"Some of the richest archaeological resources are found in estuarine zones around Ireland, and these rival in quality any comparable environment in Europe. In this project, the candidate will exploit the unique archaeological potential found in estuarine zones around Ireland, specifically the Fergus Estuary, where there are now known to survive some of the most spectacularly well-preserved prehistoric and medieval fisheries in Europe, but which are likely to be destroyed within the next 10 years. She will employ a holistic approach to attain high-precision chronology from tree-ring sequences locked in surviving wooden structures in these environments. This analysis will enable a comprehensive understanding of changes over time and of people’s decisions in terms of form, structure and life-spans of wooden fishing structures and their repair and abandonment year by year – all at a chronological resolution normally impossible to discern in conventional archaeology. The candidate will develop techniques in non-destructive analysis of the material, thus maintaining and enhancing the candidate’s position at the forefront of advances in this field.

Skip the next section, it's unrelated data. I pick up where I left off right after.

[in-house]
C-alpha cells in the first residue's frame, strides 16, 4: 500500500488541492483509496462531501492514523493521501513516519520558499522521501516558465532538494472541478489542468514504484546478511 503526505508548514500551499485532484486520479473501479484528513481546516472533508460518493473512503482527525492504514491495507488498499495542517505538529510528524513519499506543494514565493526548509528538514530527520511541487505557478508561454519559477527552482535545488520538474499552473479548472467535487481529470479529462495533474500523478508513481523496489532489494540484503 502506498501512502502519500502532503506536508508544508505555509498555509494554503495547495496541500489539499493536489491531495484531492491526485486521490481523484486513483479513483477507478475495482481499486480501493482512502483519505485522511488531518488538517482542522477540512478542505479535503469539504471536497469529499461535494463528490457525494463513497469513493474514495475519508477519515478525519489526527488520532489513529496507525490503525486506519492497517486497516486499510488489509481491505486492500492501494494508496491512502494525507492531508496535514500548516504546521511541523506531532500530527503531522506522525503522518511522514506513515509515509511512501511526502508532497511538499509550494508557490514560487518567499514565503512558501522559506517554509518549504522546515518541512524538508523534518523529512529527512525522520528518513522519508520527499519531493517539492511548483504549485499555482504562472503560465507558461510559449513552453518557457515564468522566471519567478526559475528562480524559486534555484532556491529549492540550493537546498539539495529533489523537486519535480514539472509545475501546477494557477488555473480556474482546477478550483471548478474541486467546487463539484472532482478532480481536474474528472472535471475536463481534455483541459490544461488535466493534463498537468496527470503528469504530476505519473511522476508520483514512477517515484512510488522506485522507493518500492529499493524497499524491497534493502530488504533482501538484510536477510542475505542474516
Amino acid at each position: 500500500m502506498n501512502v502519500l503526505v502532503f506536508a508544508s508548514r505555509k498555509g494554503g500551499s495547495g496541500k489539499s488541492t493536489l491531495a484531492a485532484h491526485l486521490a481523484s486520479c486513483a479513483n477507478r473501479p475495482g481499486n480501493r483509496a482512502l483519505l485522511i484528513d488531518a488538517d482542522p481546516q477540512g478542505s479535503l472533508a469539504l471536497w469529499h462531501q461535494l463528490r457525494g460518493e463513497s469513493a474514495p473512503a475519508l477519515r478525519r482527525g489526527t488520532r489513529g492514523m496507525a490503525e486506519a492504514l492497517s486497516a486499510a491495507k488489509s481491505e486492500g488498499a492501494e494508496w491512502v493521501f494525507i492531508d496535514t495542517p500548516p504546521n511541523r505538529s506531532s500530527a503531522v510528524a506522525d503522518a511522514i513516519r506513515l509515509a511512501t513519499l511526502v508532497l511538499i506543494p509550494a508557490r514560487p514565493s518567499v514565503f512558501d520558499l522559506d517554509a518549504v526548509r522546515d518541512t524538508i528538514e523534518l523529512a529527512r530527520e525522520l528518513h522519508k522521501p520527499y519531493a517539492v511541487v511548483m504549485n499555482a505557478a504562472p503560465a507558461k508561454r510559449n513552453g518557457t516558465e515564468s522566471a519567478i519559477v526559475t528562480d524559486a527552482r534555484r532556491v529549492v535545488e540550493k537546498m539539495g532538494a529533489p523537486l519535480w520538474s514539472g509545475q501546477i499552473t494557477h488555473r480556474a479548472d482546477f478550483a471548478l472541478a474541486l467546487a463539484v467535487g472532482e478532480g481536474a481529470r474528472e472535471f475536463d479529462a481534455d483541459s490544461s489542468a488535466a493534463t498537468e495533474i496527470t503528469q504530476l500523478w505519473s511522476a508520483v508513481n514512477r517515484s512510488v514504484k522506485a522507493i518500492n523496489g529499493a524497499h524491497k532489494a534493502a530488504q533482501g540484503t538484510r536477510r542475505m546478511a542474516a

A team in UCD School of Archaeology are currently investigating these estuarine remains. The project objectives will be achieved through integrating tree-ring analysis into the stratigraphical, environmental, tree-species and morphological analyses of the structures. The methodologies and data sets produced by the candidate will have a value at a global archaeological level (these sites are amongst the best surviving examples known from Europe, North America and Asia) as they will demonstrate how we can investigate past people’s decisions and actions relating to rapidly changing environmental circumstances at a very fine-grained, close chronological scale. This project will provide one of the key tools through which past human-environment interactions can be modelled at varying chronological scale of seasons, years and decades."
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